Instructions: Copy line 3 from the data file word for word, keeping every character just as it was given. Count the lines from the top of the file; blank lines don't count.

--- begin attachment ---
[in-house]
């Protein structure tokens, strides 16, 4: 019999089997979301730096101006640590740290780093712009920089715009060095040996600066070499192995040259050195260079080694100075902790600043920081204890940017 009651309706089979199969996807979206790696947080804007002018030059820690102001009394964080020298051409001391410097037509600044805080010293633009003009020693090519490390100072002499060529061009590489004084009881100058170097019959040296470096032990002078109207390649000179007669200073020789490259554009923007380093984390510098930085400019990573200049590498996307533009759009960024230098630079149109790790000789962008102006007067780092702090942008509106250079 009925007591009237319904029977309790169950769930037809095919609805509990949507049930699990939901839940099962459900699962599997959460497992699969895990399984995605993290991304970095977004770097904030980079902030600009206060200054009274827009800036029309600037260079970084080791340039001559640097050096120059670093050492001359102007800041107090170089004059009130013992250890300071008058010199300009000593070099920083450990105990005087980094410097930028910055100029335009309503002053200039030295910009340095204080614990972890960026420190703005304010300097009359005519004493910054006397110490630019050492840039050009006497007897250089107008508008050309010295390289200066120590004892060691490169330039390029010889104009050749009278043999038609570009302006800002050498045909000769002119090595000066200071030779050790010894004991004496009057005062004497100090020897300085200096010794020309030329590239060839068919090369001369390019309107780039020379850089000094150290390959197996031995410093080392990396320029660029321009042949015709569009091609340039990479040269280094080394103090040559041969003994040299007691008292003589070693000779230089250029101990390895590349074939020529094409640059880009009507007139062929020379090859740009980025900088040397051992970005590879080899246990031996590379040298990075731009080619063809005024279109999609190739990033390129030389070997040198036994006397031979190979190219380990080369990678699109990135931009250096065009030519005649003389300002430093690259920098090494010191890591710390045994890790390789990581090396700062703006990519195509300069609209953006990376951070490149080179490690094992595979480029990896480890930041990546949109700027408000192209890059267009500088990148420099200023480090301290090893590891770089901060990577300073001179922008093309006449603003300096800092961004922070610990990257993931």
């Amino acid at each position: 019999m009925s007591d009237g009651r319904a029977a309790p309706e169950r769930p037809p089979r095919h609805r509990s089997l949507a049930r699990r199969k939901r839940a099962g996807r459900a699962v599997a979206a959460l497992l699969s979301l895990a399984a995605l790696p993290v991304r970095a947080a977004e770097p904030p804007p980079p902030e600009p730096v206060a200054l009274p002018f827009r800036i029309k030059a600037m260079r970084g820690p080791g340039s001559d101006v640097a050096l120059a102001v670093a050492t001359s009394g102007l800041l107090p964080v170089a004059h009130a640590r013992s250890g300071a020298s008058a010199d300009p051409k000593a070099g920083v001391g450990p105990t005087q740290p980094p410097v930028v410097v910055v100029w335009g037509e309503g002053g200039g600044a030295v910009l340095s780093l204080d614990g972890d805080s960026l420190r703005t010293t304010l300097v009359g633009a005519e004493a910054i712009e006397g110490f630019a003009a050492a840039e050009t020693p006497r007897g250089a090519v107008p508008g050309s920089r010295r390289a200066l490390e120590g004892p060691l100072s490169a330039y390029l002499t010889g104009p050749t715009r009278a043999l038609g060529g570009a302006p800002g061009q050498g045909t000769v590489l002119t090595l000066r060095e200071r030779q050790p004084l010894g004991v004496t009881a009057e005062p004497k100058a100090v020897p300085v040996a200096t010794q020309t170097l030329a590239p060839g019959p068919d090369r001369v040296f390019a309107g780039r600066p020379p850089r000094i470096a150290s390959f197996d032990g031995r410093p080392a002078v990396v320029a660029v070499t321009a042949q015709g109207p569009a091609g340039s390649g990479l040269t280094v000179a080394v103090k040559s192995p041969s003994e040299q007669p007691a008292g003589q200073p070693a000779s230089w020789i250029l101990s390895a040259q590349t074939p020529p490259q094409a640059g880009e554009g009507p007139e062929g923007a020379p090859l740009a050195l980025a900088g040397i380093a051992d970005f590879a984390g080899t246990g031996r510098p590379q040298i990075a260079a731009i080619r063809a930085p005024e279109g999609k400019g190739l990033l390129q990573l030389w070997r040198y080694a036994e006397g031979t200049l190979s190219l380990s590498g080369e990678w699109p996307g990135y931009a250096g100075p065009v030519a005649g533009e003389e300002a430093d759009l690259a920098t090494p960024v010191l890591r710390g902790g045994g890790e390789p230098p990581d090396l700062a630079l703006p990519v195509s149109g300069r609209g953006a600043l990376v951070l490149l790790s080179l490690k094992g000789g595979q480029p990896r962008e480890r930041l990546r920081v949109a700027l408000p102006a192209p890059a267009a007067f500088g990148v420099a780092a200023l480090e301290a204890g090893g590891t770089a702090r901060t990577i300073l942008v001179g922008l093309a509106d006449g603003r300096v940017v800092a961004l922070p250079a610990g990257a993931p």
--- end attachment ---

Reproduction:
């Amino acid at each position: 019999m009925s007591d009237g009651r319904a029977a309790p309706e169950r769930p037809p089979r095919h609805r509990s089997l949507a049930r699990r199969k939901r839940a099962g996807r459900a699962v599997a979206a959460l497992l699969s979301l895990a399984a995605l790696p993290v991304r970095a947080a977004e770097p904030p804007p980079p902030e600009p730096v206060a200054l009274p002018f827009r800036i029309k030059a600037m260079r970084g820690p080791g340039s001559d101006v640097a050096l120059a102001v670093a050492t001359s009394g102007l800041l107090p964080v170089a004059h009130a640590r013992s250890g300071a020298s008058a010199d300009p051409k000593a070099g920083v001391g450990p105990t005087q740290p980094p410097v930028v410097v910055v100029w335009g037509e309503g002053g200039g600044a030295v910009l340095s780093l204080d614990g972890d805080s960026l420190r703005t010293t304010l300097v009359g633009a005519e004493a910054i712009e006397g110490f630019a003009a050492a840039e050009t020693p006497r007897g250089a090519v107008p508008g050309s920089r010295r390289a200066l490390e120590g004892p060691l100072s490169a330039y390029l002499t010889g104009p050749t715009r009278a043999l038609g060529g570009a302006p800002g061009q050498g045909t000769v590489l002119t090595l000066r060095e200071r030779q050790p004084l010894g004991v004496t009881a009057e005062p004497k100058a100090v020897p300085v040996a200096t010794q020309t170097l030329a590239p060839g019959p068919d090369r001369v040296f390019a309107g780039r600066p020379p850089r000094i470096a150290s390959f197996d032990g031995r410093p080392a002078v990396v320029a660029v070499t321009a042949q015709g109207p569009a091609g340039s390649g990479l040269t280094v000179a080394v103090k040559s192995p041969s003994e040299q007669p007691a008292g003589q200073p070693a000779s230089w020789i250029l101990s390895a040259q590349t074939p020529p490259q094409a640059g880009e554009g009507p007139e062929g923007a020379p090859l740009a050195l980025a900088g040397i380093a051992d970005f590879a984390g080899t246990g031996r510098p590379q040298i990075a260079a731009i080619r063809a930085p005024e279109g999609k400019g190739l990033l390129q990573l030389w070997r040198y080694a036994e006397g031979t200049l190979s190219l380990s590498g080369e990678w699109p996307g990135y931009a250096g100075p065009v030519a005649g533009e003389e300002a430093d759009l690259a920098t090494p960024v010191l890591r710390g902790g045994g890790e390789p230098p990581d090396l700062a630079l703006p990519v195509s149109g300069r609209g953006a600043l990376v951070l490149l790790s080179l490690k094992g000789g595979q480029p990896r962008e480890r930041l990546r920081v949109a700027l408000p102006a192209p890059a267009a007067f500088g990148v420099a780092a200023l480090e301290a204890g090893g590891t770089a702090r901060t990577i300073l942008v001179g922008l093309a509106d006449g603003r300096v940017v800092a961004l922070p250079a610990g990257a993931p």